The post-financial crisis bull market – marked by a flood of liquidity via global central bank expansion, low interest rates, and high correlation among individual stock price movements – has generated returns well above historical norms and boosted passive investments. However, with recent monetary policy forecasting and a pending demographics shift in the US, active management1 may be poised to lead through the next market cycle.2

Centrally-Located Liquidity
Over the past five years, a key driver of S&P 500 Index®3 performance (and hence, many passive management4 strategies that seek to track the S&P) has been increased liquidity from global quantitative easing; the injection of capital into the financial system by central banks worldwide. Price appreciation is typically associated with improvement in other areas, such as wage growth, increased productivity, and earnings growth. While earnings growth in the US has been relatively robust in recent quarters, wage and productivity growth rates were muted .

As a result, the continued balance sheet expansion of central banks and the ease of access to low-cost credit have helped boost stock price valuations. As central banks tighten liquidity programs – raising interest rates and withdrawing money from the system – these liquidity supports for stock prices are slowly removed.

Retiring Boomers
Recent stock index performance has also likely benefited from equity investments by retirement investing programs. In recent decades, savers have outnumbered withdrawers in these programs. However, as the aging Baby Boomer generation retires, the number of withdrawers will likely begin to outnumber savers.

In April 2017, the first of the Baby Boomers reached age 70½ and began taking the 5% required minimum distribution from their retirement accounts. By 2020, when the number of Boomers receiving distributions exceeds those contributing to plans, that ratio should shift to $3 of selling for every $1 of buying. At that point, the subsequent generations that are paying into plans will likely be unable to keep pace with Baby Boomers’ withdrawals. We believe this will result in indiscriminate selling, with sellers outnumbering buyers.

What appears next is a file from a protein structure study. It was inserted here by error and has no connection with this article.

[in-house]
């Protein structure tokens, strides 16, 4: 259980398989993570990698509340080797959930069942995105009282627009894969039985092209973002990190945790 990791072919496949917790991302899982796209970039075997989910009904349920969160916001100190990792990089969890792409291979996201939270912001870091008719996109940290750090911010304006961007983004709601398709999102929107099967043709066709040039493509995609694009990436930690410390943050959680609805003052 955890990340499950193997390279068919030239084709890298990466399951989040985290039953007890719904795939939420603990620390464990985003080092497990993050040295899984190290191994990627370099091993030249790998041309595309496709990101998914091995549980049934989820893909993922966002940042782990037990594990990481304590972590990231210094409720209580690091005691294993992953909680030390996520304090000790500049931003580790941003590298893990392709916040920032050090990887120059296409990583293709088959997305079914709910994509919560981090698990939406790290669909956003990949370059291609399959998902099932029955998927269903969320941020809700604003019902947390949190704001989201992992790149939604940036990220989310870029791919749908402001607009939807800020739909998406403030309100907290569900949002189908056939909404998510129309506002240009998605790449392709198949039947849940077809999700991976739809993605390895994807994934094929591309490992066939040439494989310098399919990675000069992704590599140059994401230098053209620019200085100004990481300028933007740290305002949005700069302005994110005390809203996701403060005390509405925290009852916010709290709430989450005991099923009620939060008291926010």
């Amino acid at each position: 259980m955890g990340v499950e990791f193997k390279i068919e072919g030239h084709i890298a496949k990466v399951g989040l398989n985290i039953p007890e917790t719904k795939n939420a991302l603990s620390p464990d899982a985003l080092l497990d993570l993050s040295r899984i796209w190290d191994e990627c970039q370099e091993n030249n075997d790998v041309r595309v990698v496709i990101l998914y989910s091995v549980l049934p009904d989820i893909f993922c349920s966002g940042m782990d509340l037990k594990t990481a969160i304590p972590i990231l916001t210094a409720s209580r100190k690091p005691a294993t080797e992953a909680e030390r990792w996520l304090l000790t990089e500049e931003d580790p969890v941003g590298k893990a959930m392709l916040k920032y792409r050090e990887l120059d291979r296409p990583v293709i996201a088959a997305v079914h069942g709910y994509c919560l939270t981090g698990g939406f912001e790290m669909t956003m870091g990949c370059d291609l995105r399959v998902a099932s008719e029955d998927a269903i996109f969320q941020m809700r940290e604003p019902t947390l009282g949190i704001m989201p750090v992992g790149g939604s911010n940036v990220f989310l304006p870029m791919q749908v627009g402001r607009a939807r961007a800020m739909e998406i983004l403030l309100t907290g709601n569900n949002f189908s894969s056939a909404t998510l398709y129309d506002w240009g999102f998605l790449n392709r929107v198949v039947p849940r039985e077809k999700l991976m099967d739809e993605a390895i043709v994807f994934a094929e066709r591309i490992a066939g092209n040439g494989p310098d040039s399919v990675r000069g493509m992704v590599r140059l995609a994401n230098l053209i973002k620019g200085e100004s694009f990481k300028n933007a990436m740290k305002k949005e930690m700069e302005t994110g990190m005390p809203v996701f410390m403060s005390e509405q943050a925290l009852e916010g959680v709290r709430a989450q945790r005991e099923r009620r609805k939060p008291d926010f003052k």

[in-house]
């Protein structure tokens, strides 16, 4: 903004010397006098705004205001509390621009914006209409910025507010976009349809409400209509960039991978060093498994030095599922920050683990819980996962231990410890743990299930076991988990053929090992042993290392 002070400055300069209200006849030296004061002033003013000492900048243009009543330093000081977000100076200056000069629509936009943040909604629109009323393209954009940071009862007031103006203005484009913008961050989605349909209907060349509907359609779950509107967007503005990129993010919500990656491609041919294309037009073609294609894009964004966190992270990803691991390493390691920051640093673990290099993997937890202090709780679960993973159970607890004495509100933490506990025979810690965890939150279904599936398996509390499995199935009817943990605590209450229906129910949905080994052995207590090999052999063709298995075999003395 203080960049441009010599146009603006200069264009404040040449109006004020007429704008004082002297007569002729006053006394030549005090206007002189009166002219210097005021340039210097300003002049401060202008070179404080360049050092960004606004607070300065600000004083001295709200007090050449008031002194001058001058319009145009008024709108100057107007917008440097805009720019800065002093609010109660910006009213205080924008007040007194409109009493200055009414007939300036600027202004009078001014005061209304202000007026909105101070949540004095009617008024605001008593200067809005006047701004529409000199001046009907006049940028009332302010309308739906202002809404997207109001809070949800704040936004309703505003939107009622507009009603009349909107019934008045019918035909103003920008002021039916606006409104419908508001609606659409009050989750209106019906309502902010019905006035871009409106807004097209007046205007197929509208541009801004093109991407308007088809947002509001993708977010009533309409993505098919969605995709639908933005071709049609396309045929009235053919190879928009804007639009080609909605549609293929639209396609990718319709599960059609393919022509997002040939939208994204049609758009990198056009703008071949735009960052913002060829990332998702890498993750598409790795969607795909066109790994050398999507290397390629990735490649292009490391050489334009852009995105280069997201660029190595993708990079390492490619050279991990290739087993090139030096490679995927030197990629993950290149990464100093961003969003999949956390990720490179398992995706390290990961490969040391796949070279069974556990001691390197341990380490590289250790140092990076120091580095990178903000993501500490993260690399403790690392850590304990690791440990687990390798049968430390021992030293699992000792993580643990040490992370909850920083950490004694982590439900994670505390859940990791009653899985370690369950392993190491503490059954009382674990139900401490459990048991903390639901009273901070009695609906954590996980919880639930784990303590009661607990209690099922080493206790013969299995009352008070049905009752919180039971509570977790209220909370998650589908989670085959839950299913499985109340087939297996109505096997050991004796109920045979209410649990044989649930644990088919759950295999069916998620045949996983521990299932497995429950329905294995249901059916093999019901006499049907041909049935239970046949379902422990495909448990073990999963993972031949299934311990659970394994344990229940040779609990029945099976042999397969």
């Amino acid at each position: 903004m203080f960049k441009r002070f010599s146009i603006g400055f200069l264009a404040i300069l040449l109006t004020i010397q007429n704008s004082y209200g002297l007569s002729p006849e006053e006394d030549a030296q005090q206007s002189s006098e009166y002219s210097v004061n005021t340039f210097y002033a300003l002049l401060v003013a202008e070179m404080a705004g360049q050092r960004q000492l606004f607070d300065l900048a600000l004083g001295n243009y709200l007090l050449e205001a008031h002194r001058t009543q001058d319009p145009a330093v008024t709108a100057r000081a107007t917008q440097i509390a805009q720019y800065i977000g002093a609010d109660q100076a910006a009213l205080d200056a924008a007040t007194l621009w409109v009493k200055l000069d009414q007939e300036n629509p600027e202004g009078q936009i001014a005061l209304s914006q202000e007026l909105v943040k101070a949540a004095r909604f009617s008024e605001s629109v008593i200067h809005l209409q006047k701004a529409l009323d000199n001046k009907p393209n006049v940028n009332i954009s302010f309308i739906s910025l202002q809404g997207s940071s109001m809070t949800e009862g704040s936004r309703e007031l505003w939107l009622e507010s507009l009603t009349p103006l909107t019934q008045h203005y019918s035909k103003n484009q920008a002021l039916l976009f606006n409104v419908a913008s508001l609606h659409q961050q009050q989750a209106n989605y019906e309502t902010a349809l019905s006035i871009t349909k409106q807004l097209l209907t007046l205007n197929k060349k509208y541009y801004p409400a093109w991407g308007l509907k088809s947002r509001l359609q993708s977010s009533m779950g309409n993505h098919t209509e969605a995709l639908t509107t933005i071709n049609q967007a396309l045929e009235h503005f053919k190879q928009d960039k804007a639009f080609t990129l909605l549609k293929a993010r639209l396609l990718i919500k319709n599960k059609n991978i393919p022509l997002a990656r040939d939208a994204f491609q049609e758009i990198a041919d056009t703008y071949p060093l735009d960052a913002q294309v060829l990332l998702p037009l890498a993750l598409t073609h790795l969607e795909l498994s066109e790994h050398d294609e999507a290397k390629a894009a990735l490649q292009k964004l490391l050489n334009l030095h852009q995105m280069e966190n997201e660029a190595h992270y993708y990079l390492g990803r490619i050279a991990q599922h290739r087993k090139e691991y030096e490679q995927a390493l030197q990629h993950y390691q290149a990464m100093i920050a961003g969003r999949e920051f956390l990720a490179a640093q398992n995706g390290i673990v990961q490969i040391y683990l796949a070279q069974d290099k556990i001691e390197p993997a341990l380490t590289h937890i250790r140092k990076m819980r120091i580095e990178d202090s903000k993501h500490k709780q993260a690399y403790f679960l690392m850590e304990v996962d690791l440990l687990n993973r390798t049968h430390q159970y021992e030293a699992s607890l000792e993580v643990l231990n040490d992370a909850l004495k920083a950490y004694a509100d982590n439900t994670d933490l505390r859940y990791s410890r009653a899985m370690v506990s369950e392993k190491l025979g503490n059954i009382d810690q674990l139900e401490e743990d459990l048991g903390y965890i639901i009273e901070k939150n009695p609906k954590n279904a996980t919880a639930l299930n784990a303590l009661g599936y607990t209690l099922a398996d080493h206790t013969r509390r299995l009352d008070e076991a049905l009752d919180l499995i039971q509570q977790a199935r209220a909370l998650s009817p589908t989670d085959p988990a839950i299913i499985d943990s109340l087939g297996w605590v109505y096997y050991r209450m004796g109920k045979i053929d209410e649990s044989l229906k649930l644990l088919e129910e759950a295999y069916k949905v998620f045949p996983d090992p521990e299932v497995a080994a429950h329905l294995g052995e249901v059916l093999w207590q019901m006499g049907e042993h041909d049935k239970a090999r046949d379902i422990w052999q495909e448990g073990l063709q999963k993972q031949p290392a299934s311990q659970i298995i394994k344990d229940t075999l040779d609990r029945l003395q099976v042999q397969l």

How might active managers benefit?
We believe active managers stand poised to benefit from these trends. Active strategies will likely have higher fees than passive strategies. However, because passive investments derive value from liquidity rather than price discovery, active managers are likely placed to benefit from a normalization5 in the credit markets. With the reversal of quantitative easing – enhanced by Baby Boomer required retirement withdrawals – a substantial portion of stocks will likely resume responding to pricing pressures related to fundamentals and valuation.

With keen insight into prevailing macro and policy shifts and business fundamentals, skilled stock pickers have the potential to benefit as liquidity seeps out of the market. Concentrated flexible portfolios that buy securities based on fundamentals, calculated merit, and future business expectations could therefore be well-positioned for near-term shifts in the investment landscape.


1 Active management (also called active investing) refers to a portfolio management strategy where the manager makes specific investments with the goal of outperforming an investment benchmark index.

2 A market cycle is a trend or pattern that may exist in a given market environment.

3 S&P 500® Index is a widely recognized measure of US stock market performance. It is an unmanaged index of 500 common stocks chosen for market size, liquidity, and industry group representation, among other factors. It also measures the performance of the large cap segment of the US equities market.

4 Passive management (also called passive investing) is an investing strategy that tracks a market-weighted index or portfolio.

5 Normalization refers to policies being considered or enacted by central banks worldwide aimed at returning interest rates to a level somewhere above the near zero rate levels authorized in response to the global financial crisis.

All investing involves risk, including the risk of loss.

Unlike passive investment strategies, there are no indexes that an active investment strategy attempts to track or replicate. Thus, the ability of an active investment to achieve its objectives will depend on the effectiveness of the portfolio manager.

This material is provided for informational purposes only and should not be construed as investment advice. The views and opinions expressed above may change based on market and other conditions. There can be no assurance that developments will transpire as forecasted.